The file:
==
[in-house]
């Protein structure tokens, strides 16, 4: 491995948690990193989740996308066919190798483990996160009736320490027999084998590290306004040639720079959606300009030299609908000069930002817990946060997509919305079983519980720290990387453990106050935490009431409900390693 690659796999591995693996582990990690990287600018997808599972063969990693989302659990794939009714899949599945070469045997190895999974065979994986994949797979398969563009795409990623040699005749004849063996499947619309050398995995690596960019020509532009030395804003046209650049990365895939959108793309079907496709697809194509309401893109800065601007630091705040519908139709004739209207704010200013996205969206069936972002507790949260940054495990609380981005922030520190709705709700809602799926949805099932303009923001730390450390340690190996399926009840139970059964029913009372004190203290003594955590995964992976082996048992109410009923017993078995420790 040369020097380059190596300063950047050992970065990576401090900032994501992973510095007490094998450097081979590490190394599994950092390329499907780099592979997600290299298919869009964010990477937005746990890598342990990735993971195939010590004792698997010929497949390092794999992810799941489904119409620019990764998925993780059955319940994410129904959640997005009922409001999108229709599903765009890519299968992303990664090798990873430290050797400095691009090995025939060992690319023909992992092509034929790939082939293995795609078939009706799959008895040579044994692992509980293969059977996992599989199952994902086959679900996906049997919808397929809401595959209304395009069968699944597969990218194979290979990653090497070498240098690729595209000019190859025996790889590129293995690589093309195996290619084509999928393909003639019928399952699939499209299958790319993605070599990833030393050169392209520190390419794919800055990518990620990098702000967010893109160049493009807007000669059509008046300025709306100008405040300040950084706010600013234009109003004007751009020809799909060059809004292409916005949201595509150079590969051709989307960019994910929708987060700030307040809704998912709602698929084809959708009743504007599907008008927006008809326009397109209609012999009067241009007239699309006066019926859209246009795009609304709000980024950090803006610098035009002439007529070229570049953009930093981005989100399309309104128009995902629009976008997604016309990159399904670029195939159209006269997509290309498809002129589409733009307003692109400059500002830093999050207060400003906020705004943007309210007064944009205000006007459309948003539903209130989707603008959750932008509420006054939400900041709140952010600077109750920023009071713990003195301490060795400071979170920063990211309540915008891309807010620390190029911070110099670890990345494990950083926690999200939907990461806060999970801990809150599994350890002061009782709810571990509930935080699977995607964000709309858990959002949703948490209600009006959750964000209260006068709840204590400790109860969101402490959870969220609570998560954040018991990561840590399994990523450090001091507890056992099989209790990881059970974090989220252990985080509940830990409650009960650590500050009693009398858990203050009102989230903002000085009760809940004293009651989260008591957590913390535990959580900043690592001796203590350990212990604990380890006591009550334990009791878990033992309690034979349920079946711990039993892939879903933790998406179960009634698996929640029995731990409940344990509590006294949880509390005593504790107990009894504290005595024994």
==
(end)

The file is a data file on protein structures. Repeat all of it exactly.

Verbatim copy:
[in-house]
């Protein structure tokens, strides 16, 4: 491995948690990193989740996308066919190798483990996160009736320490027999084998590290306004040639720079959606300009030299609908000069930002817990946060997509919305079983519980720290990387453990106050935490009431409900390693 690659796999591995693996582990990690990287600018997808599972063969990693989302659990794939009714899949599945070469045997190895999974065979994986994949797979398969563009795409990623040699005749004849063996499947619309050398995995690596960019020509532009030395804003046209650049990365895939959108793309079907496709697809194509309401893109800065601007630091705040519908139709004739209207704010200013996205969206069936972002507790949260940054495990609380981005922030520190709705709700809602799926949805099932303009923001730390450390340690190996399926009840139970059964029913009372004190203290003594955590995964992976082996048992109410009923017993078995420790 040369020097380059190596300063950047050992970065990576401090900032994501992973510095007490094998450097081979590490190394599994950092390329499907780099592979997600290299298919869009964010990477937005746990890598342990990735993971195939010590004792698997010929497949390092794999992810799941489904119409620019990764998925993780059955319940994410129904959640997005009922409001999108229709599903765009890519299968992303990664090798990873430290050797400095691009090995025939060992690319023909992992092509034929790939082939293995795609078939009706799959008895040579044994692992509980293969059977996992599989199952994902086959679900996906049997919808397929809401595959209304395009069968699944597969990218194979290979990653090497070498240098690729595209000019190859025996790889590129293995690589093309195996290619084509999928393909003639019928399952699939499209299958790319993605070599990833030393050169392209520190390419794919800055990518990620990098702000967010893109160049493009807007000669059509008046300025709306100008405040300040950084706010600013234009109003004007751009020809799909060059809004292409916005949201595509150079590969051709989307960019994910929708987060700030307040809704998912709602698929084809959708009743504007599907008008927006008809326009397109209609012999009067241009007239699309006066019926859209246009795009609304709000980024950090803006610098035009002439007529070229570049953009930093981005989100399309309104128009995902629009976008997604016309990159399904670029195939159209006269997509290309498809002129589409733009307003692109400059500002830093999050207060400003906020705004943007309210007064944009205000006007459309948003539903209130989707603008959750932008509420006054939400900041709140952010600077109750920023009071713990003195301490060795400071979170920063990211309540915008891309807010620390190029911070110099670890990345494990950083926690999200939907990461806060999970801990809150599994350890002061009782709810571990509930935080699977995607964000709309858990959002949703948490209600009006959750964000209260006068709840204590400790109860969101402490959870969220609570998560954040018991990561840590399994990523450090001091507890056992099989209790990881059970974090989220252990985080509940830990409650009960650590500050009693009398858990203050009102989230903002000085009760809940004293009651989260008591957590913390535990959580900043690592001796203590350990212990604990380890006591009550334990009791878990033992309690034979349920079946711990039993892939879903933790998406179960009634698996929640029995731990409940344990509590006294949880509390005593504790107990009894504290005595024994």